Yvonne Ncube, Showbiz Reporter
THE trauma of witnessing his mother being beaten by her boyfriend at the age of 11 has never left Bulawayo based musician Othiniel ‘Oxzy’ Mpofu and it has finally pushed him to release a song that preaches against gender-based violence (GBV).
The single, titled Musacheme, consoles victims of GBV. The song is aimed at reminding men that they also have mothers and fathers whom they would not like to be harassed by their partners. Oxzy said he composed the track after realising that, as an artist, he has a role to play in the fight against GBV at a time when intimate partner violence is on the increase due to Covid-19 induced lockdowns.
Created under the Music Incubator project by Moto Republik under Magamba network, the track seeks to challenge misinterpretations of the lobola system which has over the years been used to violate women and girls.
Upon its release last month, Oxzy hoped the single would clarify the intended motive of the cultural norm.
“During the lockdown period in most countries there were high recorded cases of gender-based violence. Given the history of abuse that my mother endured from her ex-boyfriend when I was 11 years old, I was driven to write “Musacheme” a Shona word meaning don’t cry.
“The song highlights the issues of gender-based violence and how it has affected a lot of women. It also challenges the misinterpretations of the lobola system (bride price) in which some men who are married now think they own their wives because they paid the bride price resulting in abuse and violation of women rights,” he said.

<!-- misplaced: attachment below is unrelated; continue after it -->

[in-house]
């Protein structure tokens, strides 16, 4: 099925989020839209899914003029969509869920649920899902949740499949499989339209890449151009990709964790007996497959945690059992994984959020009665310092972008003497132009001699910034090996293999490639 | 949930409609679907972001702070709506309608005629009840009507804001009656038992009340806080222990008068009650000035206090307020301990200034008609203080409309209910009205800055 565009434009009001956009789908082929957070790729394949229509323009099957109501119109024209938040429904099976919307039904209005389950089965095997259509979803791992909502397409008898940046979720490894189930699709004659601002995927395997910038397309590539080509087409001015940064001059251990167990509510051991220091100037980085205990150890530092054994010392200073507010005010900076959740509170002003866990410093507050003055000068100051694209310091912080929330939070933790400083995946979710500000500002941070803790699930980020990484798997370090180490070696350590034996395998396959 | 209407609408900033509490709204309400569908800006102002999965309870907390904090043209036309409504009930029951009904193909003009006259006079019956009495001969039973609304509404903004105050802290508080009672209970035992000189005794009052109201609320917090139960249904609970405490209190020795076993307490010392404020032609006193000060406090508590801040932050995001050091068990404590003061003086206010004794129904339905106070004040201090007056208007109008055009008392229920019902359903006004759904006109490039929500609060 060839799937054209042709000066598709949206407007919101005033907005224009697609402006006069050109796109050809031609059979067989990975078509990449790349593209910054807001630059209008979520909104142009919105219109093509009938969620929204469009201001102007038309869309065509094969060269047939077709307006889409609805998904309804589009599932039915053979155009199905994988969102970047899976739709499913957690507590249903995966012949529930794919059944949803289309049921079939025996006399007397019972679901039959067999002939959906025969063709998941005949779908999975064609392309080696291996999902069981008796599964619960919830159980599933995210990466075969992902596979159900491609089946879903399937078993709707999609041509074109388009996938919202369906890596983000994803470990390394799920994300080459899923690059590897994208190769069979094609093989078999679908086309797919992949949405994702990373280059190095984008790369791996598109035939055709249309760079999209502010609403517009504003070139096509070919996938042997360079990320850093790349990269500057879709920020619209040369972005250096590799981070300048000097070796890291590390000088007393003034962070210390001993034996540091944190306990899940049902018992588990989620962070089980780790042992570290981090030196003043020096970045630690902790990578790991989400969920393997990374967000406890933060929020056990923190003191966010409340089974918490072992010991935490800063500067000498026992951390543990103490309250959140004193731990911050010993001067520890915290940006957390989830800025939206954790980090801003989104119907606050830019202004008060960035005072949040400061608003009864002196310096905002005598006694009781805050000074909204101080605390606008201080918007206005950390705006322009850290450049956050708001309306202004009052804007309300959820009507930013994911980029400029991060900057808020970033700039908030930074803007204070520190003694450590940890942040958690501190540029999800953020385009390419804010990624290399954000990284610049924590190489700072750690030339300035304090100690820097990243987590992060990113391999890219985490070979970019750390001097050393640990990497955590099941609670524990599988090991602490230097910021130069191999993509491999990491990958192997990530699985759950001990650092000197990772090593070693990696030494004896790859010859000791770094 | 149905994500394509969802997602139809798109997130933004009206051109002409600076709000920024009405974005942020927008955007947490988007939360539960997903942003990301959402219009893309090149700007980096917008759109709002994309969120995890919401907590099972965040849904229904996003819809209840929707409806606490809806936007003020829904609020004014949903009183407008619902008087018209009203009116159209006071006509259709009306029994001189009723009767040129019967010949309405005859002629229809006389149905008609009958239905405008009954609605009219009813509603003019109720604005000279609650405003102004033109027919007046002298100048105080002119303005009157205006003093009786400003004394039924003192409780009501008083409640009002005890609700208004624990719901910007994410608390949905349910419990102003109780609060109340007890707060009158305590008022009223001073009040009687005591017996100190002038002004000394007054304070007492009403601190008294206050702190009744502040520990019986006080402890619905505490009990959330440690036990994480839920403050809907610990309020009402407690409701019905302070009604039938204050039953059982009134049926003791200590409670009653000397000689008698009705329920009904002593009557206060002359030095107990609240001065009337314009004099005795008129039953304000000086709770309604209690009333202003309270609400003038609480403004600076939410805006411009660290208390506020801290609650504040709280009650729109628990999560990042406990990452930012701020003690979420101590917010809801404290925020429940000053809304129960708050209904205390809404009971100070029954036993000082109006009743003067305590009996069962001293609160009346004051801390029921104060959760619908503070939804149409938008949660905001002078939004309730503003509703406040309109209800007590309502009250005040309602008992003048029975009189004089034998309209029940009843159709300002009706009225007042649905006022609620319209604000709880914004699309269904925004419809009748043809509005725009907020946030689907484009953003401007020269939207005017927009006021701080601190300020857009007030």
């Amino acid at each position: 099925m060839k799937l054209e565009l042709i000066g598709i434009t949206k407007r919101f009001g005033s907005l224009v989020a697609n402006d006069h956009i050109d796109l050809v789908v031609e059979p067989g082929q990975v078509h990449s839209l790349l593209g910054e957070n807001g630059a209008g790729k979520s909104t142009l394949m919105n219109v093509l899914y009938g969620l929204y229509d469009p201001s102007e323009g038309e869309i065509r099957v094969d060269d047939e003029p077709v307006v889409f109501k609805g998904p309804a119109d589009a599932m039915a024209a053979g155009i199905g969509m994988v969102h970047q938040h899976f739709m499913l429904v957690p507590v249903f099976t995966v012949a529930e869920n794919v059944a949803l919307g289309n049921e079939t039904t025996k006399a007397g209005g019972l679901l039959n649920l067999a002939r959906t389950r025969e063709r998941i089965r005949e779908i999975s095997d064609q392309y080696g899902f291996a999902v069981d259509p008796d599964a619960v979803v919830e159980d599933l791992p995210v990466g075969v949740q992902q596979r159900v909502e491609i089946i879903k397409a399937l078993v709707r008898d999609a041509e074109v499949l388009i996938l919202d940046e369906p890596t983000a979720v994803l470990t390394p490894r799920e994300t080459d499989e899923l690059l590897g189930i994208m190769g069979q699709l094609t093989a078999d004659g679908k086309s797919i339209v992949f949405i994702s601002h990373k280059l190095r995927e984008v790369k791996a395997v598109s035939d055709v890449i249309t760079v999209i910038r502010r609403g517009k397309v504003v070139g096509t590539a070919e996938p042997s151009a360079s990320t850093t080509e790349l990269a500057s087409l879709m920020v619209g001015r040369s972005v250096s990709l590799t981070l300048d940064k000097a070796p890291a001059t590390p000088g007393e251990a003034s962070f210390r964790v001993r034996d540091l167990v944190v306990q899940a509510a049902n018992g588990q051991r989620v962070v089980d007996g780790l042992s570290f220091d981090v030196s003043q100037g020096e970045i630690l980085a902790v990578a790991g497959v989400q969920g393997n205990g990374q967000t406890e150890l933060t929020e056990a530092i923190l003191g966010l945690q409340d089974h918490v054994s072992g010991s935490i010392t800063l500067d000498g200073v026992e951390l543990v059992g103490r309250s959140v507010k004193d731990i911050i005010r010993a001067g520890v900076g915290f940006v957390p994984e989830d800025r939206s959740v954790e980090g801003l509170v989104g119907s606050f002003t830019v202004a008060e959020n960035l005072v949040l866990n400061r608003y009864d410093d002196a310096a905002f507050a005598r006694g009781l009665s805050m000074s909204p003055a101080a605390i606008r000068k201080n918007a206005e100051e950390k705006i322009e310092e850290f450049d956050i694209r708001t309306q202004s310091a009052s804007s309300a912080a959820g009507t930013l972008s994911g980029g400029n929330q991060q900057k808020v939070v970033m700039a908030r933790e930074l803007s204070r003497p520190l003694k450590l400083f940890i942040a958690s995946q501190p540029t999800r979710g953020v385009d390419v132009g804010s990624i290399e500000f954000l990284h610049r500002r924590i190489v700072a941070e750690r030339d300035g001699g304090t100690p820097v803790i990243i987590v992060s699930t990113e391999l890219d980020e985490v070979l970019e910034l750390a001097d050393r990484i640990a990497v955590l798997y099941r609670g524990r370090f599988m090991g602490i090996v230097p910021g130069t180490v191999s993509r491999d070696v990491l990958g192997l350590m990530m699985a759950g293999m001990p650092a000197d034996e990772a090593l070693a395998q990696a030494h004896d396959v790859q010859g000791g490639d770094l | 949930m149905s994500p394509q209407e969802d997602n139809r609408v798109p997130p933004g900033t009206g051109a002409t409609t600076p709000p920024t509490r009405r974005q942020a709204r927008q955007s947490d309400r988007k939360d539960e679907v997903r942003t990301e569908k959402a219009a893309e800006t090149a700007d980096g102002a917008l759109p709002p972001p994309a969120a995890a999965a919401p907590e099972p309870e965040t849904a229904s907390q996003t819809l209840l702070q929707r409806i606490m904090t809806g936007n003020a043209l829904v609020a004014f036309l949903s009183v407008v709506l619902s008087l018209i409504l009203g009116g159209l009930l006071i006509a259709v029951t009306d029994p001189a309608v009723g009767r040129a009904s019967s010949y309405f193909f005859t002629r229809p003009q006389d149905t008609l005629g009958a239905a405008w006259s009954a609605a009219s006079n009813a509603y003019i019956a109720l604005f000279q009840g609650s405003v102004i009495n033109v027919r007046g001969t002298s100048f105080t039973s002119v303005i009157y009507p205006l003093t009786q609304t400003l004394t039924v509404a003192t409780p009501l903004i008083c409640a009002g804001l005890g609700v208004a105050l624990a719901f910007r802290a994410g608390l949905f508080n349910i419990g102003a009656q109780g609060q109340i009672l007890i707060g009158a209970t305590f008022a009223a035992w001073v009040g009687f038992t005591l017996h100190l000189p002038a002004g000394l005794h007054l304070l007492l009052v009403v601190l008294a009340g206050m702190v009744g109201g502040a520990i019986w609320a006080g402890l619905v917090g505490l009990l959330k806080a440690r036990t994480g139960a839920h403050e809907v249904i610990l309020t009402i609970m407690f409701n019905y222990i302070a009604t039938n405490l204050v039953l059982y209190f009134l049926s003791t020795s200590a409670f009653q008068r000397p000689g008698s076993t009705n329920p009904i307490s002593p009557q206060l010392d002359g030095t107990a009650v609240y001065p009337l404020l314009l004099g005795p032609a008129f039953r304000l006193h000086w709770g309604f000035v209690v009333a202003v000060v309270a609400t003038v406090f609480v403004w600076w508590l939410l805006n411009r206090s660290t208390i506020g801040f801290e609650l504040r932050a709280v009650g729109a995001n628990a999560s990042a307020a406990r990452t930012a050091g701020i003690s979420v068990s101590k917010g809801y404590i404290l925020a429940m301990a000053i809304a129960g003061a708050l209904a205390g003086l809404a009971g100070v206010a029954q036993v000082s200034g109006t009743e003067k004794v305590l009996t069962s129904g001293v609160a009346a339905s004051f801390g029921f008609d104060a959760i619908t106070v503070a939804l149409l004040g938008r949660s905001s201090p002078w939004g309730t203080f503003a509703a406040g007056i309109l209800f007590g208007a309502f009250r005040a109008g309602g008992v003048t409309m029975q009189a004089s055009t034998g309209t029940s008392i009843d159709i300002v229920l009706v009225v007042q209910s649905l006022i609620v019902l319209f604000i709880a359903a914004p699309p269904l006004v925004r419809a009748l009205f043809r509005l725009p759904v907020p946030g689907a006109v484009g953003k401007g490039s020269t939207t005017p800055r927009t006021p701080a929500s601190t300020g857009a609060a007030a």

He said the single was a project initiated by Moto Republik which requires artistes to produce songs which addresses situations faced in their communities.
“The song is created under the Music incubator project by Moto Republik under Magamba network. In this project each artist was expected to produce a song which addressed the situations/ issues affecting their communities. The participants Eden, Kzee, Black Pearl, Asaph and myself worked on a Cypher together in which a video was shot, directed by Bezaleel Mhako. Our facilitators for this project were Tariro Negitare and Synik.
“Men shouldn’t be left aside because they do get abused as well, but it is difficult for them to report such cases as they will be afraid of embarrassment. Social norms teach men to be bold and strong hence if they are abused it becomes hard for to speak out,” he said.— @SeehYvonne